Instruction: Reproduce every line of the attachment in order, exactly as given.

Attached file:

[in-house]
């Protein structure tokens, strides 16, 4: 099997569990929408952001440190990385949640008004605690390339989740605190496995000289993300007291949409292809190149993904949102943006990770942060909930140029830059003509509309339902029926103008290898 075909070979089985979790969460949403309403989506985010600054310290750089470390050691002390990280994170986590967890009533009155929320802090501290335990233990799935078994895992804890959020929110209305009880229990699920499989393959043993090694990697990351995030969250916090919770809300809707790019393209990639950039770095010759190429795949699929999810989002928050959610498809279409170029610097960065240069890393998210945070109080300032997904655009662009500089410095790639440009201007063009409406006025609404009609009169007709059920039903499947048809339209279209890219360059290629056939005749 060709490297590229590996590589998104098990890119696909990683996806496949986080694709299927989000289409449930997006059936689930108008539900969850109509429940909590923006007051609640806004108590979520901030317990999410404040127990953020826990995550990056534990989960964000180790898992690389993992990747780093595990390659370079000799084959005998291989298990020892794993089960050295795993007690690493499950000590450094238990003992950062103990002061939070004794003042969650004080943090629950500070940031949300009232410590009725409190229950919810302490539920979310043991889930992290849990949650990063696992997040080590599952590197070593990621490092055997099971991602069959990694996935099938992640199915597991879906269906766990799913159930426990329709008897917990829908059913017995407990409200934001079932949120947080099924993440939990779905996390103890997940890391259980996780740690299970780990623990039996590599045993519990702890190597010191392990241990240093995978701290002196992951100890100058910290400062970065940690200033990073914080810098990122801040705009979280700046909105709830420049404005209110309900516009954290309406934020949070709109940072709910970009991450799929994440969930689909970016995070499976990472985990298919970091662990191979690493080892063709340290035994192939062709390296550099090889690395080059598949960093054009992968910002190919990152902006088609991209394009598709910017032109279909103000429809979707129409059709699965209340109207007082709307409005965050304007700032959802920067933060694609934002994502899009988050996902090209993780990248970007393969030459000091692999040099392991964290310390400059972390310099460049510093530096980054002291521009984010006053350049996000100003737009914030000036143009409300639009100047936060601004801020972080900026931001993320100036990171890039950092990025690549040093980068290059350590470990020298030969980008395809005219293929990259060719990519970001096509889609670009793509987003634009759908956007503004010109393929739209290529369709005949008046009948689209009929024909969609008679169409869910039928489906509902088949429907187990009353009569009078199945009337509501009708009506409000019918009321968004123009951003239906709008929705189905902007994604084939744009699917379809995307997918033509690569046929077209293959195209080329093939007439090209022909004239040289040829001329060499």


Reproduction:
[in-house]
């Protein structure tokens, strides 16, 4: 099997569990929408952001440190990385949640008004605690390339989740605190496995000289993300007291949409292809190149993904949102943006990770942060909930140029830059003509509309339902029926103008290898 075909070979089985979790969460949403309403989506985010600054310290750089470390050691002390990280994170986590967890009533009155929320802090501290335990233990799935078994895992804890959020929110209305009880229990699920499989393959043993090694990697990351995030969250916090919770809300809707790019393209990639950039770095010759190429795949699929999810989002928050959610498809279409170029610097960065240069890393998210945070109080300032997904655009662009500089410095790639440009201007063009409406006025609404009609009169007709059920039903499947048809339209279209890219360059290629056939005749 060709490297590229590996590589998104098990890119696909990683996806496949986080694709299927989000289409449930997006059936689930108008539900969850109509429940909590923006007051609640806004108590979520901030317990999410404040127990953020826990995550990056534990989960964000180790898992690389993992990747780093595990390659370079000799084959005998291989298990020892794993089960050295795993007690690493499950000590450094238990003992950062103990002061939070004794003042969650004080943090629950500070940031949300009232410590009725409190229950919810302490539920979310043991889930992290849990949650990063696992997040080590599952590197070593990621490092055997099971991602069959990694996935099938992640199915597991879906269906766990799913159930426990329709008897917990829908059913017995407990409200934001079932949120947080099924993440939990779905996390103890997940890391259980996780740690299970780990623990039996590599045993519990702890190597010191392990241990240093995978701290002196992951100890100058910290400062970065940690200033990073914080810098990122801040705009979280700046909105709830420049404005209110309900516009954290309406934020949070709109940072709910970009991450799929994440969930689909970016995070499976990472985990298919970091662990191979690493080892063709340290035994192939062709390296550099090889690395080059598949960093054009992968910002190919990152902006088609991209394009598709910017032109279909103000429809979707129409059709699965209340109207007082709307409005965050304007700032959802920067933060694609934002994502899009988050996902090209993780990248970007393969030459000091692999040099392991964290310390400059972390310099460049510093530096980054002291521009984010006053350049996000100003737009914030000036143009409300639009100047936060601004801020972080900026931001993320100036990171890039950092990025690549040093980068290059350590470990020298030969980008395809005219293929990259060719990519970001096509889609670009793509987003634009759908956007503004010109393929739209290529369709005949008046009948689209009929024909969609008679169409869910039928489906509902088949429907187990009353009569009078199945009337509501009708009506409000019918009321968004123009951003239906709008929705189905902007994604084939744009699917379809995307997918033509690569046929077209293959195209080329093939007439090209022909004239040289040829001329060499």